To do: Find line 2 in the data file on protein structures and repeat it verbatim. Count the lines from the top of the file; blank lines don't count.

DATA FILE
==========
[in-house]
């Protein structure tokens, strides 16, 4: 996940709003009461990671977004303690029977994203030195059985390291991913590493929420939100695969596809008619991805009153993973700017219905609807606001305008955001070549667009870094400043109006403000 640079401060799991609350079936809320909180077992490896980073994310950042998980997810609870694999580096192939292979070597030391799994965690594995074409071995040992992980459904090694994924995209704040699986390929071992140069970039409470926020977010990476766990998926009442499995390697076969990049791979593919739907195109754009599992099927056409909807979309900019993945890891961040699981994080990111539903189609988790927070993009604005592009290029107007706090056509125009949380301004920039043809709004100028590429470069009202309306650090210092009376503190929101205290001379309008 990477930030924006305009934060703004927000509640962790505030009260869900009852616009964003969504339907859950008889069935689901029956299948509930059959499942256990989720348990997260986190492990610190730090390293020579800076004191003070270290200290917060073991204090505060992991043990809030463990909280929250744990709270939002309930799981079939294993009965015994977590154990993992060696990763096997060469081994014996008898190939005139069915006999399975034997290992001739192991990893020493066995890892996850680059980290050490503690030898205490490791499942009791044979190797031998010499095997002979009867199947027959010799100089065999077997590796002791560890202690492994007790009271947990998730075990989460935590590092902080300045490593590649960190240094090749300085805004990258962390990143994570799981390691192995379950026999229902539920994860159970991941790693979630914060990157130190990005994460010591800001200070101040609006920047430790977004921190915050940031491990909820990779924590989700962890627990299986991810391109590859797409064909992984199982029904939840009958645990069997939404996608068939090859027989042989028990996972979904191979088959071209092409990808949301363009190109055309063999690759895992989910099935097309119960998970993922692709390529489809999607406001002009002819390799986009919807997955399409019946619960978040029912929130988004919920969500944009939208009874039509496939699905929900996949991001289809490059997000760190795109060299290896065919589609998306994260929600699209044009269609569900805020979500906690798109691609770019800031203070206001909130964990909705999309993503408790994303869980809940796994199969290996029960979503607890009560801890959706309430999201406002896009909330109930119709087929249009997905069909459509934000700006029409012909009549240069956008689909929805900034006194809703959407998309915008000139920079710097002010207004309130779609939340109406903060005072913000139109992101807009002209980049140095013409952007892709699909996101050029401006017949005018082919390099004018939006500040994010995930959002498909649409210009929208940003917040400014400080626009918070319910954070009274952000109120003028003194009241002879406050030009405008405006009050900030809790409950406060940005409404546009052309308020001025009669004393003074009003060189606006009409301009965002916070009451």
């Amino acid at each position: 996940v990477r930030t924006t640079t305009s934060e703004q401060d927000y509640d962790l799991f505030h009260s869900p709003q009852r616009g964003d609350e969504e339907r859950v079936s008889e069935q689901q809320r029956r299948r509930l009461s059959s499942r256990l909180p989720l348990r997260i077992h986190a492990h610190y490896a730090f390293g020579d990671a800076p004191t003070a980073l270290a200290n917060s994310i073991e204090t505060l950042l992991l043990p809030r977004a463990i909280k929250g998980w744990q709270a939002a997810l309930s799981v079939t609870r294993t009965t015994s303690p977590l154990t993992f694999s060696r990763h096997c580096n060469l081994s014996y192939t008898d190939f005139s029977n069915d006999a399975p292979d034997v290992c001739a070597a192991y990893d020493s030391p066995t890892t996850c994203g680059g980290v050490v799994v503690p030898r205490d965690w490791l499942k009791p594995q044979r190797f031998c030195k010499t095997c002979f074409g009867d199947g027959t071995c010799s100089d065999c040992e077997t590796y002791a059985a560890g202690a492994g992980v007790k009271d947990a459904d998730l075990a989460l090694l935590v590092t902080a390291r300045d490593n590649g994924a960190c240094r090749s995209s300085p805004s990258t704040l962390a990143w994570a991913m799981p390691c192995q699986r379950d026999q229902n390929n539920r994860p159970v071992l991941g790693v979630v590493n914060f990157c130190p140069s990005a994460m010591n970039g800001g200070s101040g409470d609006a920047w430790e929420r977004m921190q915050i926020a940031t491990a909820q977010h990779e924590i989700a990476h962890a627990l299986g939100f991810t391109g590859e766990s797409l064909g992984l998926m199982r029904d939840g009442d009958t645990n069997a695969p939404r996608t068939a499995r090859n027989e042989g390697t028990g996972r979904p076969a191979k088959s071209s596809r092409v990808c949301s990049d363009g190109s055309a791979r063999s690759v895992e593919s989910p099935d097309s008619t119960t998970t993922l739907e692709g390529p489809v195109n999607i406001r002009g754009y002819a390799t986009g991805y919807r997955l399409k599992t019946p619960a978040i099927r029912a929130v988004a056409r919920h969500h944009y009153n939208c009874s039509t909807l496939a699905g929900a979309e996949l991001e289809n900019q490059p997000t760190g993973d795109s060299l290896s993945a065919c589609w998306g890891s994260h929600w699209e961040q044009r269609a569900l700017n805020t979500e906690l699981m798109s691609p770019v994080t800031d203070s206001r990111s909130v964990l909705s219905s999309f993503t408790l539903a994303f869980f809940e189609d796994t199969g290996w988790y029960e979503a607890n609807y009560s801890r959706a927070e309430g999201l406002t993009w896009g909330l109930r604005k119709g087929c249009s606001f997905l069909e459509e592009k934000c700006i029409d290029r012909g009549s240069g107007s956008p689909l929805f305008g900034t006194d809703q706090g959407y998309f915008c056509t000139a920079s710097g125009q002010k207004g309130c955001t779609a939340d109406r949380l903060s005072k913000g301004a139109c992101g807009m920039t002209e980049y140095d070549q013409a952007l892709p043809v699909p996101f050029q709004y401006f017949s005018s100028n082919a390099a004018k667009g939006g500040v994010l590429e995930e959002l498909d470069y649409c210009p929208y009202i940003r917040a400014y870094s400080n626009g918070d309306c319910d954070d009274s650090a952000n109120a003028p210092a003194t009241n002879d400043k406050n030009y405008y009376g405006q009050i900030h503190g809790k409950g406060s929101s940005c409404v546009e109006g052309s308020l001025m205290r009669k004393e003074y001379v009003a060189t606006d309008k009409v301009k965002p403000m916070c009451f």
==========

């Protein structure tokens, strides 16, 4: 996940709003009461990671977004303690029977994203030195059985390291991913590493929420939100695969596809008619991805009153993973700017219905609807606001305008955001070549667009870094400043109006403000 640079401060799991609350079936809320909180077992490896980073994310950042998980997810609870694999580096192939292979070597030391799994965690594995074409071995040992992980459904090694994924995209704040699986390929071992140069970039409470926020977010990476766990998926009442499995390697076969990049791979593919739907195109754009599992099927056409909807979309900019993945890891961040699981994080990111539903189609988790927070993009604005592009290029107007706090056509125009949380301004920039043809709004100028590429470069009202309306650090210092009376503190929101205290001379309008 990477930030924006305009934060703004927000509640962790505030009260869900009852616009964003969504339907859950008889069935689901029956299948509930059959499942256990989720348990997260986190492990610190730090390293020579800076004191003070270290200290917060073991204090505060992991043990809030463990909280929250744990709270939002309930799981079939294993009965015994977590154990993992060696990763096997060469081994014996008898190939005139069915006999399975034997290992001739192991990893020493066995890892996850680059980290050490503690030898205490490791499942009791044979190797031998010499095997002979009867199947027959010799100089065999077997590796002791560890202690492994007790009271947990998730075990989460935590590092902080300045490593590649960190240094090749300085805004990258962390990143994570799981390691192995379950026999229902539920994860159970991941790693979630914060990157130190990005994460010591800001200070101040609006920047430790977004921190915050940031491990909820990779924590989700962890627990299986991810391109590859797409064909992984199982029904939840009958645990069997939404996608068939090859027989042989028990996972979904191979088959071209092409990808949301363009190109055309063999690759895992989910099935097309119960998970993922692709390529489809999607406001002009002819390799986009919807997955399409019946619960978040029912929130988004919920969500944009939208009874039509496939699905929900996949991001289809490059997000760190795109060299290896065919589609998306994260929600699209044009269609569900805020979500906690798109691609770019800031203070206001909130964990909705999309993503408790994303869980809940796994199969290996029960979503607890009560801890959706309430999201406002896009909330109930119709087929249009997905069909459509934000700006029409012909009549240069956008689909929805900034006194809703959407998309915008000139920079710097002010207004309130779609939340109406903060005072913000139109992101807009002209980049140095013409952007892709699909996101050029401006017949005018082919390099004018939006500040994010995930959002498909649409210009929208940003917040400014400080626009918070319910954070009274952000109120003028003194009241002879406050030009405008405006009050900030809790409950406060940005409404546009052309308020001025009669004393003074009003060189606006009409301009965002916070009451």